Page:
America celebrates National Indigenous People’s Day

WASHINGTON, D.C. (CNN) – From helping the Pilgrims survive a harsh winter to speaking in a code that helped the allies win World War II, Monday is a day to honor the contributions of Native Americans.

National Indigenous Peoples’ Day falls on the same day as Columbus Day as a way to honor the people already living in the country when Christopher Columbus landed in 1492.

The influence of Native American culture can be seen everywhere. In many parts of the country, rivers, towns and other landmarks still bear names originally given by native tribes.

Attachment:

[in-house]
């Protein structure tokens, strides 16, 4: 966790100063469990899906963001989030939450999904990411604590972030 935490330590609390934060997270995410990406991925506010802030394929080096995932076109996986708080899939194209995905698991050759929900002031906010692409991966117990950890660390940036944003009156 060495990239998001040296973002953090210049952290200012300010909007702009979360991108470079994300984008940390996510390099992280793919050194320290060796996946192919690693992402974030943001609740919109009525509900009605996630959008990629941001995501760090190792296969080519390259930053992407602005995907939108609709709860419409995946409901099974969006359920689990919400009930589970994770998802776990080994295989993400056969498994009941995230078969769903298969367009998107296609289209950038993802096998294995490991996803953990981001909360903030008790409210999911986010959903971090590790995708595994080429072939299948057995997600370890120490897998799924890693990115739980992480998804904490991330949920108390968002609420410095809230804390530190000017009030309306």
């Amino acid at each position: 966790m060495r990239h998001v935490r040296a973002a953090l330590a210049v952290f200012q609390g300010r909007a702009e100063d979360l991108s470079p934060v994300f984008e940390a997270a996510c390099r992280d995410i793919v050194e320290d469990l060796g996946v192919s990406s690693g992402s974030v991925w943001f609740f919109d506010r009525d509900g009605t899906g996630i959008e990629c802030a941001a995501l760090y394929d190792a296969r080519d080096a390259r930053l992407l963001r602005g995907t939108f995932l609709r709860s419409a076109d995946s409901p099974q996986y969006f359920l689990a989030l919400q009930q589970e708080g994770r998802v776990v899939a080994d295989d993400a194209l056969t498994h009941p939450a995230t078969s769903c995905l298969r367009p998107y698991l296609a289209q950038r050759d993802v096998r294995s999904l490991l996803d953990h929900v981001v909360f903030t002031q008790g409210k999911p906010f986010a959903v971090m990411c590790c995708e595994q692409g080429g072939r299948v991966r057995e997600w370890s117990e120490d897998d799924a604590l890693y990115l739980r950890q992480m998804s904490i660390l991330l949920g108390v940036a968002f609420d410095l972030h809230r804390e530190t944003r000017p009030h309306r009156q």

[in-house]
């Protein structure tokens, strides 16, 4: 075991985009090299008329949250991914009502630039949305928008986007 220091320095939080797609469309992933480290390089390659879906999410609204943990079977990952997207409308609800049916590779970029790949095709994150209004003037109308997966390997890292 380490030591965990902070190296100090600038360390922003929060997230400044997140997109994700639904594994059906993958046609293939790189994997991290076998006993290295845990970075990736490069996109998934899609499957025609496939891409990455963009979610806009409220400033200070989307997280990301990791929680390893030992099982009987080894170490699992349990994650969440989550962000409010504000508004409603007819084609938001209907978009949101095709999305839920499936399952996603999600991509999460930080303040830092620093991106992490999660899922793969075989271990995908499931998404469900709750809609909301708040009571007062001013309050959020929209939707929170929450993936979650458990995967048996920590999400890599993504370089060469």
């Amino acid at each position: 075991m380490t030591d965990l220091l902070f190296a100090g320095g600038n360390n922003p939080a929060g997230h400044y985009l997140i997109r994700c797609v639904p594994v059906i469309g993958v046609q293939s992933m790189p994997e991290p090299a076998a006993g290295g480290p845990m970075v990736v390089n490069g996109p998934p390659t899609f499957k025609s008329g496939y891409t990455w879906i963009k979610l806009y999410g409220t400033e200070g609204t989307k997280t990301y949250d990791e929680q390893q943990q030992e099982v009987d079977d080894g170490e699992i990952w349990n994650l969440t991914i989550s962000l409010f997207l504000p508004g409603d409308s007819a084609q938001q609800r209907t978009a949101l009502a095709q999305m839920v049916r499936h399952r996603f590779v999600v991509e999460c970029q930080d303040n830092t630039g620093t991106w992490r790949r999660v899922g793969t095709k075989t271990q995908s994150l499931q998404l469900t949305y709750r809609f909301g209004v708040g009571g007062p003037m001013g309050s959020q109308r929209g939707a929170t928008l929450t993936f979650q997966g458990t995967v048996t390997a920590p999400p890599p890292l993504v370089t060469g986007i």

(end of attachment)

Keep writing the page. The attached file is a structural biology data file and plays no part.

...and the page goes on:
Indigenous people aided Europeans throughout the country’s development, as early as the first permanent settlement at Plymouth Rock. They served as teachers, guides and doctors.

Though Europeans and Native Americans would also embark on a relationship frequently mired in conflict, Indigenous people have left an indelible mark of culture and traditions on the United States.

Last Friday, President Joe Biden signed the first-ever proclamation declaring October 11 as Indigenous Peoples’ Day in the United States. He’s the first U.S. president to formally recognize the day.

Biden wrote in the proclamation, “Today, we recognize Indigenous peoples’ resilience and strength as well as the immeasurable positive impact that they have made on every aspect of American society.”

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